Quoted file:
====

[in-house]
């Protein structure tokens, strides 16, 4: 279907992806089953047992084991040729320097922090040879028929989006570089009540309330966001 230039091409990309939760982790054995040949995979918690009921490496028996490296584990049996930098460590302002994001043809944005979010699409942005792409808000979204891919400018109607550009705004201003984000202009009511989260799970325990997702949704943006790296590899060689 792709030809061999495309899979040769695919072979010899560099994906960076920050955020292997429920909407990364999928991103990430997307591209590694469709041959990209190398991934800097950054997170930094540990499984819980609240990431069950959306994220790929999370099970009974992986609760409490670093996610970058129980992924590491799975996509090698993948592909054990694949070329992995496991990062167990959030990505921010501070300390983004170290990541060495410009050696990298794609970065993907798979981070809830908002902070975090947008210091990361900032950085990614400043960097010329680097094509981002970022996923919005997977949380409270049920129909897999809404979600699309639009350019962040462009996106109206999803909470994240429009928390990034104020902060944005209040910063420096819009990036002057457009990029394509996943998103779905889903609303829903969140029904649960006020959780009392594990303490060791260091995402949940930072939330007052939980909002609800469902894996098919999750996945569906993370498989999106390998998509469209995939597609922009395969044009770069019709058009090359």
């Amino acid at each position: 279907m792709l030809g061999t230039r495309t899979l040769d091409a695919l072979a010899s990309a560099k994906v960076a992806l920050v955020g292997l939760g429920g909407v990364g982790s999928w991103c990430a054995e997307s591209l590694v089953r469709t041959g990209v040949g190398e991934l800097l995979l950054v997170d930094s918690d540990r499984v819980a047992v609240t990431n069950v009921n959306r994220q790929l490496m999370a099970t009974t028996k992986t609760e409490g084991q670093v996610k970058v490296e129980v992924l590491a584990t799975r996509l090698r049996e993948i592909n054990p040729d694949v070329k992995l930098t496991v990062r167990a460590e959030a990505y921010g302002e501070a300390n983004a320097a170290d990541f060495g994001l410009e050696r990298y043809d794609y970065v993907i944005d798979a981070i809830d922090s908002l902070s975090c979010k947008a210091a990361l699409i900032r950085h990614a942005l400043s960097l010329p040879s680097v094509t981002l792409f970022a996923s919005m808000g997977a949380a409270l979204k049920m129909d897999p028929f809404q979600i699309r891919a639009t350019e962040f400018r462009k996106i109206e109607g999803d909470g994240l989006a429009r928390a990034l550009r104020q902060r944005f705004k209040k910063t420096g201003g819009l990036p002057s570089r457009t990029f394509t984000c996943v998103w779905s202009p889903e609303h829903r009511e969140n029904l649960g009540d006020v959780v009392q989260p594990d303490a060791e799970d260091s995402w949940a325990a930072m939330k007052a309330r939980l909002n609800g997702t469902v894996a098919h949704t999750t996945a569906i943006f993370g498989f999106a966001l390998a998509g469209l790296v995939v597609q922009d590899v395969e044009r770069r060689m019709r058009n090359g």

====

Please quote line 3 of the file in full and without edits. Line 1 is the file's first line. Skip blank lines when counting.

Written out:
């Amino acid at each position: 279907m792709l030809g061999t230039r495309t899979l040769d091409a695919l072979a010899s990309a560099k994906v960076a992806l920050v955020g292997l939760g429920g909407v990364g982790s999928w991103c990430a054995e997307s591209l590694v089953r469709t041959g990209v040949g190398e991934l800097l995979l950054v997170d930094s918690d540990r499984v819980a047992v609240t990431n069950v009921n959306r994220q790929l490496m999370a099970t009974t028996k992986t609760e409490g084991q670093v996610k970058v490296e129980v992924l590491a584990t799975r996509l090698r049996e993948i592909n054990p040729d694949v070329k992995l930098t496991v990062r167990a460590e959030a990505y921010g302002e501070a300390n983004a320097a170290d990541f060495g994001l410009e050696r990298y043809d794609y970065v993907i944005d798979a981070i809830d922090s908002l902070s975090c979010k947008a210091a990361l699409i900032r950085h990614a942005l400043s960097l010329p040879s680097v094509t981002l792409f970022a996923s919005m808000g997977a949380a409270l979204k049920m129909d897999p028929f809404q979600i699309r891919a639009t350019e962040f400018r462009k996106i109206e109607g999803d909470g994240l989006a429009r928390a990034l550009r104020q902060r944005f705004k209040k910063t420096g201003g819009l990036p002057s570089r457009t990029f394509t984000c996943v998103w779905s202009p889903e609303h829903r009511e969140n029904l649960g009540d006020v959780v009392q989260p594990d303490a060791e799970d260091s995402w949940a325990a930072m939330k007052a309330r939980l909002n609800g997702t469902v894996a098919h949704t999750t996945a569906i943006f993370g498989f999106a966001l390998a998509g469209l790296v995939v597609q922009d590899v395969e044009r770069r060689m019709r058009n090359g």